9

2011 Cadillac Escalade

Styling

The 2011 Cadillac Escalade is not a vehicle for the understated; but if your definition of flash is big and highly chromed, this is it.

The Cadillac Escalade is a body-on-frame SUV, with roots that go directly to GM's full-size pickups. And if you squint a little bit, you can see the resemblance. That said, it doesn't matter. To many who live the luxury lifestyle—or aspire to it—the Escalade is iconic.

From the front, Cadillac has done a good job taking the Art & Science theme that's prevailed in Cadillac's cars over the past several years, and adapting it to a very luxurious truck design. The tall grille, flanked by large headlights wrapping upward, calls out Cadillac from blocks away, while up close the ports alongside the fenders are ornate and showy. While wheel wells aren't flared as much as in some other luxury-vehicle designs, the wheels themselves are like glitzy rolling jewels—huge 22-inchers on much of the model line.

The two primary versions of the 2011 Cadillac Escalade share the same basic look, but the Escalade ESV is about 20 inches long, giving it a slightly different sense of proportion.

Inside, the Escalade has a very conventional design, with a low-set instrument panel and plenty of soft leather, metallic highlights, and wood trim no matter which model. The opulence is more in the materials and trims than in the look.

8

2011 Cadillac Escalade

Performance

While the Escalade needs some help from Weight Watchers, you'd never know based on how quick it accelerates and how well it responds.

The 2011 Cadillac Escalade is a big, heavy, truck-based luxury vehicle. But you can almost forget about its heft and truck roots thanks to an amazingly strong, responsive engine and expert chassis tuning that makes the Escalade feel quite responsive, if not flingable.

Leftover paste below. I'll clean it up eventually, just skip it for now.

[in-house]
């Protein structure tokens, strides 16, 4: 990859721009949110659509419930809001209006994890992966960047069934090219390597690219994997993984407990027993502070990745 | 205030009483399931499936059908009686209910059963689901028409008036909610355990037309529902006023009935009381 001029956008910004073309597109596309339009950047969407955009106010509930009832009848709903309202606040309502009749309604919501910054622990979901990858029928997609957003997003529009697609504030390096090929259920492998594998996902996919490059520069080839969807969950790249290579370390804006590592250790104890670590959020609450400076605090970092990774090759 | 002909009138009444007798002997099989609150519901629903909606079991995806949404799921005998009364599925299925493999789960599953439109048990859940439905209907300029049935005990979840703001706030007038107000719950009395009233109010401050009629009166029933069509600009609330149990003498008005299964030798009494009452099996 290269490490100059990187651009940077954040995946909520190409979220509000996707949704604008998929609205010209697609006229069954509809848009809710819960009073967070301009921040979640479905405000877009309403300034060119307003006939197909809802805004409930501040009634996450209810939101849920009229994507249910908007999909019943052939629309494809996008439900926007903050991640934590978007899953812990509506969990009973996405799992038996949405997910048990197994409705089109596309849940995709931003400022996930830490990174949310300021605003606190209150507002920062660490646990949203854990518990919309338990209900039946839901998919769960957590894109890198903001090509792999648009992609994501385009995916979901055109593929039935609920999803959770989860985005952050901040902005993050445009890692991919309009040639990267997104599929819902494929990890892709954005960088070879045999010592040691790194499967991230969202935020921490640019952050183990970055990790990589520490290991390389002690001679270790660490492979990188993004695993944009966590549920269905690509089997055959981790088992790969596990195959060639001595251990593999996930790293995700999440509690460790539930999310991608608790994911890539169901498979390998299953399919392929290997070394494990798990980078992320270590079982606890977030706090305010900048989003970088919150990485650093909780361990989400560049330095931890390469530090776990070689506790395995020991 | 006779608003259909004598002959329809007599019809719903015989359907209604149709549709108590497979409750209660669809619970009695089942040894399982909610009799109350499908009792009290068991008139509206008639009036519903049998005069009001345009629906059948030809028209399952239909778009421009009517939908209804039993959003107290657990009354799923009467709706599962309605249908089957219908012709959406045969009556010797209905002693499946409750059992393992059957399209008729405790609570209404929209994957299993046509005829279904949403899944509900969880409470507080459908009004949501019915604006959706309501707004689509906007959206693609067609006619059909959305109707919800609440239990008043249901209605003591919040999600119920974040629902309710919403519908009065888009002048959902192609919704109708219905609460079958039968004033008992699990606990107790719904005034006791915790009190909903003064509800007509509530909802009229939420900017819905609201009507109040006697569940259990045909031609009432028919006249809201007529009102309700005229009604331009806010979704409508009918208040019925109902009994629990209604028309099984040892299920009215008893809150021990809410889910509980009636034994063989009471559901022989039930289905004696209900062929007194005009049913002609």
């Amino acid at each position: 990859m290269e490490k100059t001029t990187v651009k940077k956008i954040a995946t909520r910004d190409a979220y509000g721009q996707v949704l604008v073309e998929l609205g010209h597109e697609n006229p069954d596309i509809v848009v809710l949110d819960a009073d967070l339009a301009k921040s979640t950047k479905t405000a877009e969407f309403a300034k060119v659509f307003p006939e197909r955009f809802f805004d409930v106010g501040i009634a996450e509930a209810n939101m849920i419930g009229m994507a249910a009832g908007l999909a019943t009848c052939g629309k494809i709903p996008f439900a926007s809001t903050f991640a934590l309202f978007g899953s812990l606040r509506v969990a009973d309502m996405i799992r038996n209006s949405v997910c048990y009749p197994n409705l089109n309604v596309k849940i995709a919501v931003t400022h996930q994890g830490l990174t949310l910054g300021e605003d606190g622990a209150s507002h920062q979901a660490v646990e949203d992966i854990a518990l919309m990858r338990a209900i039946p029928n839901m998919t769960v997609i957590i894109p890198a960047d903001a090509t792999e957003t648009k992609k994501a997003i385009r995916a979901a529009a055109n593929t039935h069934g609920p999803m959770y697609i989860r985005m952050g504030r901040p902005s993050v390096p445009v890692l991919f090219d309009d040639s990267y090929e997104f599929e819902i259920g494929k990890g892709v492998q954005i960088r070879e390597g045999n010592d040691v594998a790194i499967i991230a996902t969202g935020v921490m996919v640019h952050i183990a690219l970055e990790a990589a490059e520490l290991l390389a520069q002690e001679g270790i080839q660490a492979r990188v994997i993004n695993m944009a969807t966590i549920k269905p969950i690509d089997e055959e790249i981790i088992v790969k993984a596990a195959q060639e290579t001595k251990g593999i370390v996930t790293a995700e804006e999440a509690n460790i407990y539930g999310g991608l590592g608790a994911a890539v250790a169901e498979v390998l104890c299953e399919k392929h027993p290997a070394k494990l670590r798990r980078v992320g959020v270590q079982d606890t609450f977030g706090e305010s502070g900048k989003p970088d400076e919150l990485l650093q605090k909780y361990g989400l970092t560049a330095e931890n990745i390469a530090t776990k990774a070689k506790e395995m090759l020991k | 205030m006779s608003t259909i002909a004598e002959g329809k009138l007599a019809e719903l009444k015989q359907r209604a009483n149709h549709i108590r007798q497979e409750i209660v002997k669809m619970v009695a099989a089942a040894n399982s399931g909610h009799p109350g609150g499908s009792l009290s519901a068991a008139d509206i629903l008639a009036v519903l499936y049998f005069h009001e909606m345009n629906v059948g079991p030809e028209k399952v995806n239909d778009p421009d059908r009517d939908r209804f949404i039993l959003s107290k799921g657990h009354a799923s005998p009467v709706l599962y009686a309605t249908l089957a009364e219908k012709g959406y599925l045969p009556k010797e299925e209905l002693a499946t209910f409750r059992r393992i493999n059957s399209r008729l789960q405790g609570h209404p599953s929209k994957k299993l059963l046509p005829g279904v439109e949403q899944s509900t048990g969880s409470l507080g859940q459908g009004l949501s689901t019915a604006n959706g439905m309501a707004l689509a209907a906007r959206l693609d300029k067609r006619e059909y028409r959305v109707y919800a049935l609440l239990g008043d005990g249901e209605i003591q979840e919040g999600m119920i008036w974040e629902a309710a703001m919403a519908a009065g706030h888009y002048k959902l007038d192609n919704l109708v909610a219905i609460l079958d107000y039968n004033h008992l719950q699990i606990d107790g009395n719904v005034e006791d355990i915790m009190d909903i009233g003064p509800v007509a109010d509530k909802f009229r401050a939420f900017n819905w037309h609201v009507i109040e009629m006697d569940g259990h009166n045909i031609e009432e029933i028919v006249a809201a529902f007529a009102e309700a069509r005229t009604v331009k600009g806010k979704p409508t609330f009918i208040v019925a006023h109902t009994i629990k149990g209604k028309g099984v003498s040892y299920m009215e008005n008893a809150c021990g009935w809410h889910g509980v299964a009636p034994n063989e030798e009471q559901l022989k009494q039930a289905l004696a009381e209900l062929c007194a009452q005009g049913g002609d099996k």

The huge, thirsty 6.2-liter V-8 in the Escalade makes 403 horsepower and 417 pound-feet of torque, which allows the Escalade to dash to 60 mph in only about 6.5 seconds, according to some sources, even though it weighs nearly 6,000 pounds in some trims. The engine's willing companion—most of the time—is a responsive six-speed automatic transmission.

Magnetic Ride Control is offered on most of the Escalade lineup, and it's the key to enabling the ridiculously huge 22-inch tire-and-wheel combinations that the model is known for, while allowing it to ride in a way that won't bust your bum—and handle remarkably well. While the Escalade is hardly maneuverable, it corners with a verve and responsiveness that will catch driving enthusiasts completely off guard.

Once again the Escalade is be available as either a rear- or all-wheel-drive model. Stopping power is provided by large, powerful brakes that work so well that, again, you can forget entirely that you're hauling three tons or more.

Towing capacity remains at 8,100 pounds for the all-wheel-drive model and a hefty 8,300 pounds for the rear-wheel-drive variant.

9

2011 Cadillac Escalade

Comfort & Quality

The 2011 Cadillac Escalade isn't the most refined luxury ute, but its lavish interior and comfortable ride are top-notch.

Forget about the Cadillac Escalade's truck roots; its interior is roomy, comfortable, and luxurious—to the point that from the passenger seat it makes absolutely no difference that this is a body-on-frame SUV.

Whether in the first or second row, seats are generously sized and supportive, with enough comfort for all-day trips. Larger passengers will welcome the Escalade's abundant elbow and shoulder room. Throughout the Escalade model line, the second row is barely a downgrade from the front, and in the ESV, the third row is spacious enough, though getting back there can be difficult. In some trims, the second row includes a power-release feature that makes getting to the third row quite a bit easier. But there's one big if you often need to reconfigure for varied ratios of passengers and cargo, the Escalade can be a bear due to its third-row seats that need to be removed and stored, not folded.

The high driving position is a refreshing departure from many newer, somewhat claustrophobic and high-shouldered crossover designs, and the Escalade's instument panel sits low and is attractive and carlike.